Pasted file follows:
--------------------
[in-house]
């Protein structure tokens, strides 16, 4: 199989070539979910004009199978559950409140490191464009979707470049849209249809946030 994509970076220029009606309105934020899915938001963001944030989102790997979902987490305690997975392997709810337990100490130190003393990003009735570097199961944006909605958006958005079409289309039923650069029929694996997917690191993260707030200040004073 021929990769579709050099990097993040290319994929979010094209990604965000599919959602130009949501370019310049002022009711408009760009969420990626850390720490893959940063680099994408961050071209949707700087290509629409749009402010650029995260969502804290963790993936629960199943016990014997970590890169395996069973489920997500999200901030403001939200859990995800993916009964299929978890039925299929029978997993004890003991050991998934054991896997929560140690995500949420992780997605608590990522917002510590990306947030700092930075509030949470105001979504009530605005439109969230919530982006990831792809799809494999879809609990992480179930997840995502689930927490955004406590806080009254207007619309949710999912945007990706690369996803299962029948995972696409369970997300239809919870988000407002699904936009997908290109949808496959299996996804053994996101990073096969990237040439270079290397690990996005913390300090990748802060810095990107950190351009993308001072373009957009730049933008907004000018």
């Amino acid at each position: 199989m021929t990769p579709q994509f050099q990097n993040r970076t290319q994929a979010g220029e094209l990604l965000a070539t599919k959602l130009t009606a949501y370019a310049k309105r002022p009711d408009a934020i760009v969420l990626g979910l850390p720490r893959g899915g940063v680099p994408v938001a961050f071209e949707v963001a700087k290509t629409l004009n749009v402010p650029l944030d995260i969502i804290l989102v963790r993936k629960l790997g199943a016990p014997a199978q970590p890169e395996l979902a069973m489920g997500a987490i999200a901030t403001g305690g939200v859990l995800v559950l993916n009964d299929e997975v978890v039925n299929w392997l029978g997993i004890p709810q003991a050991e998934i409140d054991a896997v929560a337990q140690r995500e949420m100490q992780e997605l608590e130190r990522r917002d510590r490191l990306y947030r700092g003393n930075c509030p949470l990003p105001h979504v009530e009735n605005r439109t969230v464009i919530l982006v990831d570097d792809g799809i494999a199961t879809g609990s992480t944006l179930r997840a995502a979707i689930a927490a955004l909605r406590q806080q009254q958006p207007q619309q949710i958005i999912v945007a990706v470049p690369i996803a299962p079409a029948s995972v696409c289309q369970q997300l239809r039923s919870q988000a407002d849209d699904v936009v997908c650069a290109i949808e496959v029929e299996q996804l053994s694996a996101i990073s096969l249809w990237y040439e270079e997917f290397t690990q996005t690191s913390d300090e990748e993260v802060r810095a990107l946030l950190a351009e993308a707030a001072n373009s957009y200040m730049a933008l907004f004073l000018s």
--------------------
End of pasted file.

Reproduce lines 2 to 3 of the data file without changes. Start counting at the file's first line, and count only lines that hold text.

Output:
């Protein structure tokens, strides 16, 4: 199989070539979910004009199978559950409140490191464009979707470049849209249809946030 994509970076220029009606309105934020899915938001963001944030989102790997979902987490305690997975392997709810337990100490130190003393990003009735570097199961944006909605958006958005079409289309039923650069029929694996997917690191993260707030200040004073 021929990769579709050099990097993040290319994929979010094209990604965000599919959602130009949501370019310049002022009711408009760009969420990626850390720490893959940063680099994408961050071209949707700087290509629409749009402010650029995260969502804290963790993936629960199943016990014997970590890169395996069973489920997500999200901030403001939200859990995800993916009964299929978890039925299929029978997993004890003991050991998934054991896997929560140690995500949420992780997605608590990522917002510590990306947030700092930075509030949470105001979504009530605005439109969230919530982006990831792809799809494999879809609990992480179930997840995502689930927490955004406590806080009254207007619309949710999912945007990706690369996803299962029948995972696409369970997300239809919870988000407002699904936009997908290109949808496959299996996804053994996101990073096969990237040439270079290397690990996005913390300090990748802060810095990107950190351009993308001072373009957009730049933008907004000018």
């Amino acid at each position: 199989m021929t990769p579709q994509f050099q990097n993040r970076t290319q994929a979010g220029e094209l990604l965000a070539t599919k959602l130009t009606a949501y370019a310049k309105r002022p009711d408009a934020i760009v969420l990626g979910l850390p720490r893959g899915g940063v680099p994408v938001a961050f071209e949707v963001a700087k290509t629409l004009n749009v402010p650029l944030d995260i969502i804290l989102v963790r993936k629960l790997g199943a016990p014997a199978q970590p890169e395996l979902a069973m489920g997500a987490i999200a901030t403001g305690g939200v859990l995800v559950l993916n009964d299929e997975v978890v039925n299929w392997l029978g997993i004890p709810q003991a050991e998934i409140d054991a896997v929560a337990q140690r995500e949420m100490q992780e997605l608590e130190r990522r917002d510590r490191l990306y947030r700092g003393n930075c509030p949470l990003p105001h979504v009530e009735n605005r439109t969230v464009i919530l982006v990831d570097d792809g799809i494999a199961t879809g609990s992480t944006l179930r997840a995502a979707i689930a927490a955004l909605r406590q806080q009254q958006p207007q619309q949710i958005i999912v945007a990706v470049p690369i996803a299962p079409a029948s995972v696409c289309q369970q997300l239809r039923s919870q988000a407002d849209d699904v936009v997908c650069a290109i949808e496959v029929e299996q996804l053994s694996a996101i990073s096969l249809w990237y040439e270079e997917f290397t690990q996005t690191s913390d300090e990748e993260v802060r810095a990107l946030l950190a351009e993308a707030a001072n373009s957009y200040m730049a933008l907004f004073l000018s």